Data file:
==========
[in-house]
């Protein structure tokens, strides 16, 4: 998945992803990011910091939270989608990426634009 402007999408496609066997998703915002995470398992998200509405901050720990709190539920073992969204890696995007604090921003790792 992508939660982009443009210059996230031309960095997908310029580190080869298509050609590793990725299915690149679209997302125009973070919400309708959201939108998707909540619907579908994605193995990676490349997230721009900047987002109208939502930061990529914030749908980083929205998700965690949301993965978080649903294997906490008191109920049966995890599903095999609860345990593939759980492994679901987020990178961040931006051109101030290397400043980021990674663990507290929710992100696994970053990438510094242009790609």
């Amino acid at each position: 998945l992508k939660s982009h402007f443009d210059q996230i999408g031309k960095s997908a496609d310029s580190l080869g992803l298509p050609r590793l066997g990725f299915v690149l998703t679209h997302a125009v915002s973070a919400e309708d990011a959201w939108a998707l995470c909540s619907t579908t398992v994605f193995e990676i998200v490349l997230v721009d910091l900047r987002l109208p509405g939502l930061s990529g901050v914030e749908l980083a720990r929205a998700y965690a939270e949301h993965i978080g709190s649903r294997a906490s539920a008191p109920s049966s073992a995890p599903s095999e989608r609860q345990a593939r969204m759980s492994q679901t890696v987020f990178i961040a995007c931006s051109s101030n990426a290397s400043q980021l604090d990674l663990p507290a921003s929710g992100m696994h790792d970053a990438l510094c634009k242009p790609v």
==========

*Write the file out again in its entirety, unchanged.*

[in-house]
């Protein structure tokens, strides 16, 4: 998945992803990011910091939270989608990426634009 402007999408496609066997998703915002995470398992998200509405901050720990709190539920073992969204890696995007604090921003790792 992508939660982009443009210059996230031309960095997908310029580190080869298509050609590793990725299915690149679209997302125009973070919400309708959201939108998707909540619907579908994605193995990676490349997230721009900047987002109208939502930061990529914030749908980083929205998700965690949301993965978080649903294997906490008191109920049966995890599903095999609860345990593939759980492994679901987020990178961040931006051109101030290397400043980021990674663990507290929710992100696994970053990438510094242009790609």
């Amino acid at each position: 998945l992508k939660s982009h402007f443009d210059q996230i999408g031309k960095s997908a496609d310029s580190l080869g992803l298509p050609r590793l066997g990725f299915v690149l998703t679209h997302a125009v915002s973070a919400e309708d990011a959201w939108a998707l995470c909540s619907t579908t398992v994605f193995e990676i998200v490349l997230v721009d910091l900047r987002l109208p509405g939502l930061s990529g901050v914030e749908l980083a720990r929205a998700y965690a939270e949301h993965i978080g709190s649903r294997a906490s539920a008191p109920s049966s073992a995890p599903s095999e989608r609860q345990a593939r969204m759980s492994q679901t890696v987020f990178i961040a995007c931006s051109s101030n990426a290397s400043q980021l604090d990674l663990p507290a921003s929710g992100m696994h790792d970053a990438l510094c634009k242009p790609v």